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Fully welded Ball valve - Seat pneumatic test failure after shell test
2

Fully welded Ball valve - Seat pneumatic test failure after shell test

Fully welded Ball valve - Seat pneumatic test failure after shell test

(OP)
HI Engineers!

I'm a procurement engineer from Oil & Gas Indusry in UAE , we ordered Fully welded ball valve 16" Class 600 ,from a Malaysian manufacturer for our metering skid project, since those valves are tight shut off valves, they have to be tested at Field ( in UAE before installing to meter) as per API 6D.

Note: Valve has been accepted in FAT without any issues for below tests, however in field test the results
1. Hydrostatic Shell test ( 1.5 time rated pressure) - Passed in FAT & Field Test
2. Hydrostatic Seat test ( HIgh pressure pressure)- Passed in FAT & Field Test
3. Pneumatic seat test ( Low pressure)- Passed in FAT & Failed in Field Test

The valve manufacturer claims there are possibilities of seat insert memory( PTFE) get affected due to half open shell test, this may result in failure during pneumatic test.

We also have same kind of failures in same project with a different manufacturer from Italy & India also. The percentage of failure is around 40% of ordered valevs.

Kindly advice on the shell test impact on the seat memory and if someone has faced similar issues in past.

Thanks in advance

RE: Fully welded Ball valve - Seat pneumatic test failure after shell test

Yes it is true that leaving a ball valve with PTFE or similar soft sealing material in the partial open position may cause an indentation of the seat where it crosses the ball port.

RE: Fully welded Ball valve - Seat pneumatic test failure after shell test

what's your test sequence?

here is your likely issues.

1) sand, y'all got lots of sand, which can damage the seats.
2) soft seat issues, if you had the valve half open, or it was staged for a long time, the ball can be not round, causing the soft seat memory issue. there are workaround.
3) gearbox adjustment issues. the cheaper the manufacture, the more likely you need to tweak the stops to find the sweet spot, play with it to see if you can find it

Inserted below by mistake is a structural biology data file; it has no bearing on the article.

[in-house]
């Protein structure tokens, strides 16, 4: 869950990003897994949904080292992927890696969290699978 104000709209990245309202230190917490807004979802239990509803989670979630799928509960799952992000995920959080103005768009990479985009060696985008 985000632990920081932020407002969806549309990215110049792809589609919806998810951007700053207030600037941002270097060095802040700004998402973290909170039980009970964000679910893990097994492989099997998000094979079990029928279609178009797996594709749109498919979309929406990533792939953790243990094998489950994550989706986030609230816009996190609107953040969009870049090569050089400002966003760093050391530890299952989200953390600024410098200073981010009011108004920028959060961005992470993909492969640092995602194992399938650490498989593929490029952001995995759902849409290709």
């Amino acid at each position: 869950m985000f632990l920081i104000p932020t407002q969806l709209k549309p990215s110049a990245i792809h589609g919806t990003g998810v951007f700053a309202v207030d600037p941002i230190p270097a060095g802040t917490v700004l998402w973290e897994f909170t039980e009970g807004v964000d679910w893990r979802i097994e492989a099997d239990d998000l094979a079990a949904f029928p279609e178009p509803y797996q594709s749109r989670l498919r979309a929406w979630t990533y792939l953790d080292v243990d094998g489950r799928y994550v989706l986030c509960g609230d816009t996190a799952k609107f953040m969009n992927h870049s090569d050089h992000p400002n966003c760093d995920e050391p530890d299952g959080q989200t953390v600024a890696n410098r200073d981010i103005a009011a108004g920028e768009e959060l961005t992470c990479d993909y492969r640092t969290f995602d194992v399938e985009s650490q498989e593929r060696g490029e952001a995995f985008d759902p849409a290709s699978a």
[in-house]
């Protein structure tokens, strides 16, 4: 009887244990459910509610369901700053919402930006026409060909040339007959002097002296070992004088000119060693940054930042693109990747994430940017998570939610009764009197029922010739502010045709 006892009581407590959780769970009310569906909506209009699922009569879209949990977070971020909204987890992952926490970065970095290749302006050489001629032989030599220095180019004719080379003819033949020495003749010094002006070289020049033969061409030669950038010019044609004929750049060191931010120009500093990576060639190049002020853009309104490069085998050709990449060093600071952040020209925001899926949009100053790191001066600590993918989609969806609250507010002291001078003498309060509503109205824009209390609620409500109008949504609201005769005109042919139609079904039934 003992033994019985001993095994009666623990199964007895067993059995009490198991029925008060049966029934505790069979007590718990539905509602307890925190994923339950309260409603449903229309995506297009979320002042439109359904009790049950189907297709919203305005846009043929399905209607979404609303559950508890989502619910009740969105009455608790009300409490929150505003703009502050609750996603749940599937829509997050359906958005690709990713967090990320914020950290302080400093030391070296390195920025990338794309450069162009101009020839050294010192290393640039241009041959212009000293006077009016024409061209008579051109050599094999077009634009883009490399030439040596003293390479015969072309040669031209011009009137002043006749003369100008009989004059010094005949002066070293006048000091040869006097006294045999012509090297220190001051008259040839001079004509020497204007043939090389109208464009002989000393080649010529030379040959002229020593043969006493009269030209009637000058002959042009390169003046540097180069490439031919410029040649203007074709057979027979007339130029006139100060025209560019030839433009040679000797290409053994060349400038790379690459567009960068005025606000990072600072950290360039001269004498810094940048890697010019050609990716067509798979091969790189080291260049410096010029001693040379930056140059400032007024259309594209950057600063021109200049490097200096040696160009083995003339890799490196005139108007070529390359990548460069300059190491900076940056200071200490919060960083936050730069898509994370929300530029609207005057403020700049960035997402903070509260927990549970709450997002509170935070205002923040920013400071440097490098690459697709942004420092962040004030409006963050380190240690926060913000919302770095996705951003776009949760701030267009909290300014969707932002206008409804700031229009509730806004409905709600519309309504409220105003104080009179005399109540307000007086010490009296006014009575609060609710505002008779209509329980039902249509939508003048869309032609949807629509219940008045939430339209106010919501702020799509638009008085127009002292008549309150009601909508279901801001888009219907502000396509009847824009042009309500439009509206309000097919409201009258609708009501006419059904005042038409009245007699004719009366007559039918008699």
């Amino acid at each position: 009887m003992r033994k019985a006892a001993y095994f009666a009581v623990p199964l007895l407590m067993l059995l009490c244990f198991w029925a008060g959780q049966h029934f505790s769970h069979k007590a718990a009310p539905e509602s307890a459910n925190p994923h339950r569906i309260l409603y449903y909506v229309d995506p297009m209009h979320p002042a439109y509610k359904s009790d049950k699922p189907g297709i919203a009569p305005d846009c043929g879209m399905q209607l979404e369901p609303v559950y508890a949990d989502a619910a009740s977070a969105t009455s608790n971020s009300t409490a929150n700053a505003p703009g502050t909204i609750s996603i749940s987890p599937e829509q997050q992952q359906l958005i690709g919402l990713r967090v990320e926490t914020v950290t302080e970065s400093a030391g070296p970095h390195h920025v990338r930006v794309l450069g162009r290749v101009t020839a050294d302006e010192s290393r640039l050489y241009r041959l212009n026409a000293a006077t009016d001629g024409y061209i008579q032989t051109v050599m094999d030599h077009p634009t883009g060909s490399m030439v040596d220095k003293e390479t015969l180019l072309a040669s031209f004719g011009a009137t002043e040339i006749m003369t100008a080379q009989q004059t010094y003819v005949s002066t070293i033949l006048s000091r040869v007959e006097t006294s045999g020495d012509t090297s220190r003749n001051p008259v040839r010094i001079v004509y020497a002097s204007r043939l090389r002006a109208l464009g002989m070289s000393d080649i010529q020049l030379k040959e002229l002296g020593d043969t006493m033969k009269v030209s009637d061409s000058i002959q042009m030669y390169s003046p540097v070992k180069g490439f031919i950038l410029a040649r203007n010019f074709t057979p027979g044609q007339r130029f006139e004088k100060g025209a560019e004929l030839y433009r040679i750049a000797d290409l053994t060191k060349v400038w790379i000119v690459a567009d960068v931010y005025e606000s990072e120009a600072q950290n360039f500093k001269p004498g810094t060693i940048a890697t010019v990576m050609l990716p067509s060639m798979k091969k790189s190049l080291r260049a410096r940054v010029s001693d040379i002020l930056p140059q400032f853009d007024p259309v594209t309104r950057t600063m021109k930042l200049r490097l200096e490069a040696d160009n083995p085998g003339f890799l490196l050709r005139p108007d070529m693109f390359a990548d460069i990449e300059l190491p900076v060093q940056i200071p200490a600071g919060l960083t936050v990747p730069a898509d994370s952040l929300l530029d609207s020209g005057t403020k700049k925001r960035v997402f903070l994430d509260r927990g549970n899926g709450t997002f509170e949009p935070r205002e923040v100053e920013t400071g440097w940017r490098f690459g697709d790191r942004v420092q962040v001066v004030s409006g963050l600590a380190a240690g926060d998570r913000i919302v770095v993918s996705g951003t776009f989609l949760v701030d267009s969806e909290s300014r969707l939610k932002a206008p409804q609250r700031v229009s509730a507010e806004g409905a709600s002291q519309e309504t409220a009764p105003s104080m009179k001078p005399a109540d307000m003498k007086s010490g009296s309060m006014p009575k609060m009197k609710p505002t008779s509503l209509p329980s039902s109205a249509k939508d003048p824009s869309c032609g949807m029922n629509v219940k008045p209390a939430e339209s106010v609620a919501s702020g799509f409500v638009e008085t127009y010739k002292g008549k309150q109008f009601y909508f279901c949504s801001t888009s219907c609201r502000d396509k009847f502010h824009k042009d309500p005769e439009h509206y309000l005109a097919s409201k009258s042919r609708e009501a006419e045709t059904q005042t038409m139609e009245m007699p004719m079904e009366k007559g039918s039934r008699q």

4) testing orientation. Depending on orientation, it can be easier or harder, or impossible to pass. This is because trunnion valves are not perfect dimensions and the ball can lift and move. If they used soft spacers on the trunnions to reduce torque etc, they may have been crushed over time.
5) hardened lubrication, the lubrication or other things may have gotten around the springs and back of the seat retainers, hardened and making it difficult to provide the necessary pre compression pressure to seal low pressure.
6) crushed seats, too high of a seat pressure test, can crush the seat causing failure in the low pressure test.
7) testing order, you can try to help the valve pass by doing a high pressure seat test, directly follow by a low pressure air test, and switch to the other side. The pressure will help the seat conform to the ball better.

good luck, can help more if needed, but the above should solve most issues. also.. testing pressure on low?

Luke | Valve Hax | https://valvehax.com/

RE: Fully welded Ball valve - Seat pneumatic test failure after shell test

(OP)
Thanks Mr. Hitokiriaoshi for your elaborate responses. It was very helpful. We are suspecting only seat memory issue, Can you explain further on the below
1. Any standard or reference that seat test will damage the seats
2. Any standards referring that the testing sequence(high pressure seat test, directly follow by a low pressure air test, and switch to the other side) can be changed. The valves are not designed to operate in half opened conditions.

Note: The worst part in this case is many valves have been cut and no Root cause Analysis found.

RE: Fully welded Ball valve - Seat pneumatic test failure after shell test

Please check note C on Table 1 of API 598, i believe MSS standard and maybe API 608 may make reference to it.

This is a touchy subject at standards writing organizations, but it's a fact. Smart end users may opt to test valve seat at 100% pressure instead of 110% to verify seat integrity. especially if you are going to be operating the valve at about 70% max rating anyway per design.

No standard specify the sequence in downstream standard. There are no exact sequencing. The only requirement is for high pressure pneumatic test, which must follow a hydrostatic testing due to safety reason.

Luke | Valve Hax | https://valvehax.com/

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